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Manipulative scam calls imitating banks to be blocked from May 2023

Paloma Kubiak
Written By:
Paloma Kubiak

Millions of phone users will be better protected from spoof calls which imitate legitimate organisations such as banks as the telecoms watchdog announces a change in rules next year.

More than 40 million people have received a suspicious call or text in the last three months alone, and one common tactic is to ring potential targets with a spoof phone number.

This means the number displayed to a call recipient imitates a trusted person or organisation, such as a bank.

The telecoms watchdog, Ofcom, said “where scam calls appear trustworthy, it means victims are more likely to share personal information or make a payment, which can lead to significant financial and emotional harm”.

In a bid to tackle the scourge of these scam calls, it is requiring all phone networks involved in transmitting calls – either to mobiles or landlines – to identify and block spoofed calls “where technically feasible”.

This rule is expected to come into force on 15 May 2023 “to allow providers sufficient time to make the necessary technical changes” though it expects providers to start work immediately to meet this deadline.

Spoof calls – how do scammers imitate banks?

Ofcom revealed that under current rules, providers are required to make information about the caller available to a recipient, giving them the option of whether to pick up or not.

This is part of Calling Line Identification (CLI) data which includes information that identifies the caller as well as a privacy marking which shows whether the number can be shared with the person receiving the call.

There are two numbers associated with CLI data – the Presentation Number and the Network Number. Call recipients see the Presentation Number when they answer a call. The Network Number is shared with providers to identify the origin of the call.

Source: Ofcom

Unsolicited calls on the rise

Changes in technology have made it easier for scammers to manipulate this data to spoof numbers. This includes scammers who are based abroad using spoofed numbers to make it look like they are calling from the UK.

Ofcom explained that the introduction of VoIP (Voice over Internet Protocol) has made it cheaper to generate calls and has resulted in an increase in the volume of unsolicited calls.

Using VoIP calling, providers (and some callers) can more easily manage and manipulate the CLI data provided with a call.

Ofcom said that while this has created benefits, for example call centres that can make calls on behalf of a number of different businesses, it has also made it easier for other callers to misuse CLI for a variety of malicious reasons, most obviously by ‘spoofing’ the identity of a caller to mislead the recipient of a call.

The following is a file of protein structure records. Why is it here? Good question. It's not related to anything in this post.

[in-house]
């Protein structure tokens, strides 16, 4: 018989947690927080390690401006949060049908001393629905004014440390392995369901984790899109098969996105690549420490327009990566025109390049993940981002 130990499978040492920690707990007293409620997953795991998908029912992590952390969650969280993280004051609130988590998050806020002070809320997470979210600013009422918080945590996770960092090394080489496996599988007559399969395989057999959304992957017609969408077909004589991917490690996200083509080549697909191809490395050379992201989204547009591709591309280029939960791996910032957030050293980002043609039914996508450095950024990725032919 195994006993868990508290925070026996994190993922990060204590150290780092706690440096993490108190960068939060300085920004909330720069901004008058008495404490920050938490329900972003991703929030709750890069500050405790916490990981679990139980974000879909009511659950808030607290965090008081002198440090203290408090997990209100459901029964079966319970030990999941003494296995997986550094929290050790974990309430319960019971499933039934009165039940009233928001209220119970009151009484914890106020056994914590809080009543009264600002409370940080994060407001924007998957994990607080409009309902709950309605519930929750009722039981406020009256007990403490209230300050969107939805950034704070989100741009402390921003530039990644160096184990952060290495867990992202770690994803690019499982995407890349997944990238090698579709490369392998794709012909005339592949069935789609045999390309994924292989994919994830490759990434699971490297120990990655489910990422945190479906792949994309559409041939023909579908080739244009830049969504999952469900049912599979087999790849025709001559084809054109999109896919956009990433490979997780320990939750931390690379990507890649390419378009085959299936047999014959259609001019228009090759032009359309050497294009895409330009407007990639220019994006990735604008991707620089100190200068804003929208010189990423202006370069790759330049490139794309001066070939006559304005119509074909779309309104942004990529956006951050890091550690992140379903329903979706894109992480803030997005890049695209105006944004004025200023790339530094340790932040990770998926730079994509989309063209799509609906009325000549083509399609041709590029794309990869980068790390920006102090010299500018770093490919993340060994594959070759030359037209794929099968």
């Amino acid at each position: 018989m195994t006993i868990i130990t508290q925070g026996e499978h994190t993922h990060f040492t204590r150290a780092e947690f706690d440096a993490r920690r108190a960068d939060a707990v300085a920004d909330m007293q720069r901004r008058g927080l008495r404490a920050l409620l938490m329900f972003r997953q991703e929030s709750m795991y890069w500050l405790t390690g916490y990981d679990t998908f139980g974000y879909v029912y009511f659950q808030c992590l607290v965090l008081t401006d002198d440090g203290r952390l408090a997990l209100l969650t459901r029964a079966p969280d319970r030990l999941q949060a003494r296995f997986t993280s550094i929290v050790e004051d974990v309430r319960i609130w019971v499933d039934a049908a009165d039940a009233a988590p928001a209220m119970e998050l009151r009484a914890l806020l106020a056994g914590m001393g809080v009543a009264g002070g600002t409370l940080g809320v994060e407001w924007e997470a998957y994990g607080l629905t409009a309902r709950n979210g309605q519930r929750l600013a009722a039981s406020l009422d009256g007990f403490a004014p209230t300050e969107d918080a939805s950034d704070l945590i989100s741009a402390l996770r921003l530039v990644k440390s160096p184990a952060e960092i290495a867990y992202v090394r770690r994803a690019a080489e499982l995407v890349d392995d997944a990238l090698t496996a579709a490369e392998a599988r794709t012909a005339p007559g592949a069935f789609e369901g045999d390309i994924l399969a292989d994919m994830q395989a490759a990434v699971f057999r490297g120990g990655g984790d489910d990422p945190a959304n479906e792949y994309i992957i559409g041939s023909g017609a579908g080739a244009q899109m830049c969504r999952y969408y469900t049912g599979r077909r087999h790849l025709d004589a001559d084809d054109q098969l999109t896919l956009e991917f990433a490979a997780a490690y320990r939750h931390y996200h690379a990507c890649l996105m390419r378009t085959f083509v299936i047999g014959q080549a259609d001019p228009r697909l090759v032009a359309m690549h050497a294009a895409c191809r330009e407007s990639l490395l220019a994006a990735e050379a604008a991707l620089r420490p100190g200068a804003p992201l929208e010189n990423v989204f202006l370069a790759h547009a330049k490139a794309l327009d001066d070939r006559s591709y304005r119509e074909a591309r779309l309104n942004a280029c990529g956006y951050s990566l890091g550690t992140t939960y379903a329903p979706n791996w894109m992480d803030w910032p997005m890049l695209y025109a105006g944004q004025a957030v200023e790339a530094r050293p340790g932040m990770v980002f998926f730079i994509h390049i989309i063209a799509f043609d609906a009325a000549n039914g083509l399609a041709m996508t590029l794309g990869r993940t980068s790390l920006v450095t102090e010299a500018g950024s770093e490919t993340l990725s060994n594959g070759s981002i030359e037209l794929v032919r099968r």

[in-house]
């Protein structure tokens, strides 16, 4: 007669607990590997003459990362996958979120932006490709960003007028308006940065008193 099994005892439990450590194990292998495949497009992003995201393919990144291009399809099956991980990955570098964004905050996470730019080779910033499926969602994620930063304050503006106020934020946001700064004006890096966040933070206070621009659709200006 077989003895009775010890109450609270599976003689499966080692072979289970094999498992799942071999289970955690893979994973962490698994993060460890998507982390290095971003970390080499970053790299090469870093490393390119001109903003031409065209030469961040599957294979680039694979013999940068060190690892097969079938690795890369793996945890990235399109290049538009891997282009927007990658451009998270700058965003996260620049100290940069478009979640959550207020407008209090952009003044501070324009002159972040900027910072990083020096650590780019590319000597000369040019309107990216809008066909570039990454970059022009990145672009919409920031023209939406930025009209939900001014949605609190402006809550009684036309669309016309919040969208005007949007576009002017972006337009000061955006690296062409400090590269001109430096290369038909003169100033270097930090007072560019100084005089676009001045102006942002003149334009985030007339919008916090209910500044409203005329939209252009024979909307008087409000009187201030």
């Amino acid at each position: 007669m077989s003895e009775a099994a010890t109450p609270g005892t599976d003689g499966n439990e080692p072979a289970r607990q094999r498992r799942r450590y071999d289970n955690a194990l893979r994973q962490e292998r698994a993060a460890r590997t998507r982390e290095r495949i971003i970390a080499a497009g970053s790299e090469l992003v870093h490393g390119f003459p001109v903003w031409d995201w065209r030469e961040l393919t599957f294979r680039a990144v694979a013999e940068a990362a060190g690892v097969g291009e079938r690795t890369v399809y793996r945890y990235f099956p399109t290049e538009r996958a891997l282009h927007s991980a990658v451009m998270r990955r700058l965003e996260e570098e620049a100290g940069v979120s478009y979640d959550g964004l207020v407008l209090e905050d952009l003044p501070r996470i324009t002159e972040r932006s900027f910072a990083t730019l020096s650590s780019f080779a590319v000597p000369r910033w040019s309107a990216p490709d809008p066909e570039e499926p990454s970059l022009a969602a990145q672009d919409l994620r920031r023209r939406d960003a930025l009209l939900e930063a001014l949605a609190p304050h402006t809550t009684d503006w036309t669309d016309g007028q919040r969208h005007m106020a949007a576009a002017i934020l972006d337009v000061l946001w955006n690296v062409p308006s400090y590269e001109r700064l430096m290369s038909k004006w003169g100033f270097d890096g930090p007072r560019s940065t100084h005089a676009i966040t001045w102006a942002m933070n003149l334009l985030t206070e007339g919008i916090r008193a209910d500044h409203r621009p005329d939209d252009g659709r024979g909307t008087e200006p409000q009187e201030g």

By hiding their identity and using a false or invalid phone number to be displayed when making calls, this encourages the recipient to believe a call is from a legitimate source and make them more likely to answer it. The use of spoofed numbers has also made it harder to detect and block such calls and to trace perpetrators.

The misuse of CLI data can lead to significant harm for potential victims, for example where it helps scammers mislead the recipient of a call about their identity in order to encourage them to give away sensitive information or money.

Ofcom’s 2022 consumer research found the problem of scam calls (and texts) to be widespread, with attempted scams being experienced by over three quarters of phone users in the UK with fraud now accounting for 41% of all reported crime incidents.

Action to tackle scams

In February 2022, Ofcom consulted on proposals to strengthen its rules and guidance for providers to identify and block calls with ‘spoofed’ numbers to reduce the number of scam calls reaching recipients “and ultimately to reduce the risk of people being scammed”.

And now Ofcom will require providers, where technically feasible (Ofcom said what is technically feasible for different providers may vary, depending on the technology they use for voice calls and the networks that they connect with), to identify and block calls with CLI data that is invalid, doesn’t uniquely identify the caller or doesn’t contain a number that is dialable.

Tell-tale signs include calls originating from abroad that don’t have a valid caller ID, numbers that don’t meet the UK’s 10- or 11-digit format and those that appear from numbers already on its ‘Do Not Originate’ list.

As part of its statement on improving the accuracy of Calling Line Identification data, Ofcom said: “The misuse or spoofing of CLI data can also have wider effects, such as reducing consumer trust in voice calls. Any loss of trust in communications services may mean that legitimate communications from businesses are ignored or not received.”

It added the rule change should help providers to identify and block calls that have inaccurate CLI data.

“We expected that blocking calls that do not comply with our rules for CLI data would mean that calls with the most obviously spoofed CLI data would not reach the intended recipient. This should help reduce the number of scam calls reaching customers and ultimately the number of people being scammed in this way.”

However, it added: “Given the pace at which scammers change their tactics, we understand that it will not be possible to stop all scams reaching consumers. We are working to help consumers avoid scams by raising awareness so consumers can more easily spot and report them.”